Posing Tips with Demo
All right. So natural pointers do this for me. Going to stack posts with Danielle stacked in front of and I want you to hug Daniel across the belly. Let's go across the Billy Daniel, Put your hands and open up to other audience where we can see Perfect. Okay, so visual. Wait, what happens? Where do we look right now? There's kind of a lot of attention going here. There's a lot of stuff going on there. So which is great if we're shooting an attorney shot. Fantastic. We want that attention there. But if we're not doing maternity and it's not the prom, then we probably wouldn't really do that. But the thing is that I always say that these rules are meant to be broken because I will sometimes do this. But there's certain situations. If I'm if I'm shooting, um, a couple and maybe she's a little bit like maybe she's a little bit overweight. I would not do this pose because that brings the attention of the stomach. But if she looks flawless like Danielle, then it doesn't really matter, and I ...
can put them in this pose and have a very intimate connection to them and create that. But I need to understand that if I put four hands going to a place, it's going to draw attention there. So we know when to draw attention when not to draw attention. The other finger, the other point, is pull apart from each other for one second, you can step apart from each other guys. Oftentimes do this, do the thumbs in with the fingers doing this, okay? And point them in. Yeah, I don't know why guys do this. It's like a map I'm asking. But then, when you look at the shot later on your leg, do there's like eight fingers pointing towards your crotch. It has that visual way towards right, because the fingers air natural pointers. So know that your fingers, your hands, your arms wherever these things lead to in a frame if you're posing them, if you're creating energy with them, there needs to be a purpose for it, and it needs to be where you actually want the eyes to go. If you want the eyes to go like that's why fashion stuff going because they want to Eyes like to go. They want your eyes to go right to their face. And so they'll, like, use the hand like point into the face. Is this right? Okay, thanks. Got it. I love it that the boom was on the moment. That shouldn't have been on. That's right. Okay, So usually with the hands when they're holding hands, you like to do simple fingers. So when you guys hold hand, just hold hands like this. Um, that's the natural thing to do at the interwoven thing. So most couples do this. This this kind of stuff I need to like, say this once again, cause, like, I want to give you guys rules and frameworks and systems without making them rule your lives. Okay, so the thing is that that does not break. Oppose. Neither does if he's holding around the stomach and it's a perfect expression, it does not. You should still deliver. It's a great photograph, right? He's just things to be aware of. The fingers here look a little bit complicated. It's not a big deal. If I'm shooting at wide, it's It's a very small part of the frame. But if I'm shooting it tight and they have this going on, it looks like shrimp cocktail. Not right. Like the stream hanging off the glass and Oh, that's live shrimp and China. They do live shrimp a lot on the cockpit. It's it's interesting that the thing, it's a thing. So I like to do simple hands. Just go over there you go. Perfect. Just like that. Great. There's there. Certain things, Teoh. I'm gonna show you guys some body language stuff real quick. Watch this. Um, if you were to hold his So do this. Hold on to her wrist right there. What does that do right now? Like, can you guys tell me what connotation that has? Okay, why? How did every single one of you know that without studying body language or anything? How did every single one of you know that? Like, I don't like what happens? Does it not remind us of like being a parent and grabbing and going for, huh? OK, so if they're in a sitting position and they're grasping arms and you see a risk grabbed, you probably move the hand towards the forearm or up towards this side or down or towards the hand. Don't go for the wrist. These are those pieces of Ponti language that. And you wouldn't do this for, like, a walking like Oh, grab a risk. Let's go for a walk. That's not the shot that we're gonna dio but often times like if there if you guys were hugging together or close together, that can naturally happen when he brings his hand to the wrist like that. Okay. And then you okay? Just slide a hand down on the arm a little bit, maybe go even for the back of her arm and so forth. So be aware of those things in the hands. The hands have a lot of power. Um, okay. We talked about hip space. I gave you guys that awesome example which I don't think anybody's nobody said it better than that. So I hope everybody just nobody's shown it better the map. Okay. One other thing I want to talk about was posed duplication. Basically, we can create a sense of naturalness by not having the couple do exactly the same thing as each other Roberto did this to He called it a mirroring, copying, marrying one of those things. But basically what we're trying to do is if you go there hugging against each other and do the exact same thing. So both he has hold each other in the hips. Okay, this generally is gonna feel a little bit post. It's okay if we wanted to feel posed, but if you don't want to feel posed, then we create a sense of naturalness by doing something different with their arms. Okay, so they just need to not be duplicating each other in a post. Makes sense. I lines to frame. We want island generally lean down and towards each other or one going into the camera. If she goes, what's out this way? And she looks towards that sign and he's looking down towards her. This would be okay if there was a sunset over here and we framed it so that you could see the sunset. Right? But if we're cropping the frame off right here and she's looking outside the edge of the frame, that's gonna be a little bit God. All right. So, again, if he is looking towards her and you guys go kind of like that shot, all you have to do is just tilt her chin forward towards the camera, have her look towards his chest like right down my right pocket. Do is nipple look right in the nipple. Yes. There you go. Perfect. Fantastic. I do this stuff a lot when we're posing again. Know your clients. Know what you conveyed away with and stuff with your clients? But I'll say things like this a lot because you get reactions and those reactions air so fantastic for candids and everything. All right, communication. Accuse. That's next. Alright, guys, I think you guys are good for now. Thank you. Give them a hand.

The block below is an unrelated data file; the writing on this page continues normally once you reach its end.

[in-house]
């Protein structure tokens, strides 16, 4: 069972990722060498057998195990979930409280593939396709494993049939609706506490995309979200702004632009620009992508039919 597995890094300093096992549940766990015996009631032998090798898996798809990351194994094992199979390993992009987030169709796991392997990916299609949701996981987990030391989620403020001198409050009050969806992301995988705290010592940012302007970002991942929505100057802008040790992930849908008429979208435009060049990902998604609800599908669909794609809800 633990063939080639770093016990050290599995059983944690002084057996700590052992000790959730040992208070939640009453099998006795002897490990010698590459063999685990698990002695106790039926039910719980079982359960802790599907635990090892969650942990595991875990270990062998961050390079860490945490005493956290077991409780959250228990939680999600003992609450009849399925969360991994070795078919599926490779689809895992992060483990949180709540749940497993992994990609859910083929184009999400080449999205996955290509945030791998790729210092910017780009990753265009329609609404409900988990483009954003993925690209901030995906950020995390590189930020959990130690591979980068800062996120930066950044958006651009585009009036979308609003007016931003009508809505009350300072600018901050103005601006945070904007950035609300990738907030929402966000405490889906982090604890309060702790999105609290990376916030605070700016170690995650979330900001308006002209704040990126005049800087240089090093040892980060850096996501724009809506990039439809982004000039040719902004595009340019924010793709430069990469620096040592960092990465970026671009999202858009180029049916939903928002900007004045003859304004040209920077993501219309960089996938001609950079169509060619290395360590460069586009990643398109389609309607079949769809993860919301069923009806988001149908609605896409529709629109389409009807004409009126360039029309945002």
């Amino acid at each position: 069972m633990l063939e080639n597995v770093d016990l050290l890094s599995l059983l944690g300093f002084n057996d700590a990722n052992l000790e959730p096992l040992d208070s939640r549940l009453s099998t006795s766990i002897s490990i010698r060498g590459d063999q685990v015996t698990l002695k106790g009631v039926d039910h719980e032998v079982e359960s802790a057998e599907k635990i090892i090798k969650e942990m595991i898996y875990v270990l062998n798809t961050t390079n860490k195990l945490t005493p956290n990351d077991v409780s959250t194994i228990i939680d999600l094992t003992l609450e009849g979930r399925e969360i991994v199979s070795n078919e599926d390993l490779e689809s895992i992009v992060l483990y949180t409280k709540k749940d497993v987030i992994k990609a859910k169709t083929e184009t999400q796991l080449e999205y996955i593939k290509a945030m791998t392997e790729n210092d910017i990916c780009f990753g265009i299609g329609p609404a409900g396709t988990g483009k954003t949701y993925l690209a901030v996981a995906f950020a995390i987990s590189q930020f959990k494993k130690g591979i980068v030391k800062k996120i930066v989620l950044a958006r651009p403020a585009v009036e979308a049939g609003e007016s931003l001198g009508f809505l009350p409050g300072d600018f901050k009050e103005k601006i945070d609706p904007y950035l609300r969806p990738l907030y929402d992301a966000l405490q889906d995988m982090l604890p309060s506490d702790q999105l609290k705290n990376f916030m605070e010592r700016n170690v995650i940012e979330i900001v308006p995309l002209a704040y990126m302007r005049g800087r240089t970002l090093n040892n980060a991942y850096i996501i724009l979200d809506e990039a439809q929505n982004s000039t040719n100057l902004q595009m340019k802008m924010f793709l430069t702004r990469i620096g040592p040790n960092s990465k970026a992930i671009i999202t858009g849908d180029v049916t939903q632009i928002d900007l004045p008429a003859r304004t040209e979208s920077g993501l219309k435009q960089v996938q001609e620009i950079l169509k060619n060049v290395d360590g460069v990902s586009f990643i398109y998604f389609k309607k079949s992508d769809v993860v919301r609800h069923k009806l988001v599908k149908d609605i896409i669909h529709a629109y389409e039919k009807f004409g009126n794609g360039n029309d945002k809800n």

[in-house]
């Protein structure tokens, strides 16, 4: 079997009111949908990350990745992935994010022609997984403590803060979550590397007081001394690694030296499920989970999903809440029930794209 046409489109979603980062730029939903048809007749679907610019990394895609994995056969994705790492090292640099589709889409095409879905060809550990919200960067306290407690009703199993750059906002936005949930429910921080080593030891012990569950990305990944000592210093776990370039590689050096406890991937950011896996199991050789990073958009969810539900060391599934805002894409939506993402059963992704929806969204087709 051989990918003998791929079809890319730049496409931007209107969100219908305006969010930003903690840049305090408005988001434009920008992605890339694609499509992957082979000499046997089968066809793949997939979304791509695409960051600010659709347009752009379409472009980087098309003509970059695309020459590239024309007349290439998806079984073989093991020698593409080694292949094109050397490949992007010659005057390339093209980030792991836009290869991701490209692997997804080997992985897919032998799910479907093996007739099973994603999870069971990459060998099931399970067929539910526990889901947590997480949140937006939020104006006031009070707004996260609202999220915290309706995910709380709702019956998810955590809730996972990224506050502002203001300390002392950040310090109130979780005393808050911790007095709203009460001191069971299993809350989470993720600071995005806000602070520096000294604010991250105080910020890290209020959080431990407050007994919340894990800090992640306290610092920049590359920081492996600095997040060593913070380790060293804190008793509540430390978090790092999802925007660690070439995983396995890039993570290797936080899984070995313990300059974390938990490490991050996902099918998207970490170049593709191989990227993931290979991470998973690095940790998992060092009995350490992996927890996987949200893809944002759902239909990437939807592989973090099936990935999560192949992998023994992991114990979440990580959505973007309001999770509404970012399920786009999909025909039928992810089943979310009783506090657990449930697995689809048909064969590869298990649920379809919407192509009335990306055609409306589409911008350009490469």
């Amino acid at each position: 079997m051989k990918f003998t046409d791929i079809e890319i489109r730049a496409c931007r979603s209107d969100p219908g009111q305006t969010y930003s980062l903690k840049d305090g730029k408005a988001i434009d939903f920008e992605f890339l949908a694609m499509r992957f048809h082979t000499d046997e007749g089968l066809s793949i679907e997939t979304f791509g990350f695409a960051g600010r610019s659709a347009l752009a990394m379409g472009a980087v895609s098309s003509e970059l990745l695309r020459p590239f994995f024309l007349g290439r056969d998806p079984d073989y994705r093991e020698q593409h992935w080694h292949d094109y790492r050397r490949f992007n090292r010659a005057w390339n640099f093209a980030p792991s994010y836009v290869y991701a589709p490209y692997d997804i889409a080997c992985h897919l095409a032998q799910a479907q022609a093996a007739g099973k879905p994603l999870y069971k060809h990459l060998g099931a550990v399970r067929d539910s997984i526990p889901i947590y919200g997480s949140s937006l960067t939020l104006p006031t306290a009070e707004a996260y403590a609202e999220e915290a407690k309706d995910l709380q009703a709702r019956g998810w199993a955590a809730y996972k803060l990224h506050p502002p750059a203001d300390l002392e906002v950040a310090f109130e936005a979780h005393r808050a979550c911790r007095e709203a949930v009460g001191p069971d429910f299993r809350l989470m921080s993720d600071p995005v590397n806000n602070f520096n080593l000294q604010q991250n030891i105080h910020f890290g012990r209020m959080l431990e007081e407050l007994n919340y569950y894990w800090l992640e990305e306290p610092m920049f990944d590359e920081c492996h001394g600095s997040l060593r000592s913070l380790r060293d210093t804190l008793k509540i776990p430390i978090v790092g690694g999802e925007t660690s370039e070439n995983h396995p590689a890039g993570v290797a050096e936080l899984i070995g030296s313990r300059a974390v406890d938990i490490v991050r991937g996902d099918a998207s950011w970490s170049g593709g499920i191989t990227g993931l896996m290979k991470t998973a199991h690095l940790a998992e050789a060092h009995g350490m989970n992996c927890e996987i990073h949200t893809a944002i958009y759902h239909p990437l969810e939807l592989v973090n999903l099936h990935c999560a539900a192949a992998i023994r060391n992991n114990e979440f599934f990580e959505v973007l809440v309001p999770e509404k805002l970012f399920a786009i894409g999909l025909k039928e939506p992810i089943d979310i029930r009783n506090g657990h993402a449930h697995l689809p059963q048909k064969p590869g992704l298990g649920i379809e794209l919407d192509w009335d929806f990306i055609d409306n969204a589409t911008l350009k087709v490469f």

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Full-length class: Incredible Engagement Photography with Pye Jirsa
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Couples want to capture their commitment to each other in high-quality, creatively shot photographs. They also expect their bliss to appear natural and evocative. Photographers who are trying to build their engagement photography portfolio need to be able to juggle both technical and creative expectations. Pye Jirsa’s Incredible Engagement Photography will teach students how to strike this balance with basic equipment.
In this course, you’ll discover how to:
- Use simple on- and off-camera flash lighting
- Communicate effectively to devise creative, meaningful poses
- Develop post-processing and overall workflow
Drawing on lessons taught in Pye’s other courses (Photography 101, Lighting 101, and Lighting 201), you will learn how to adapt to a variety of different lighting situations – indoor and outdoor, natural and urban. You’ll also gain a sense of the importance of storytelling and of developing a disarming interaction style for putting couples at ease during a shoot.
Conducting an engagement photography shoot requires a delicate mix of technical and interpersonal skills – but not an abundance of expensive, demanding equipment.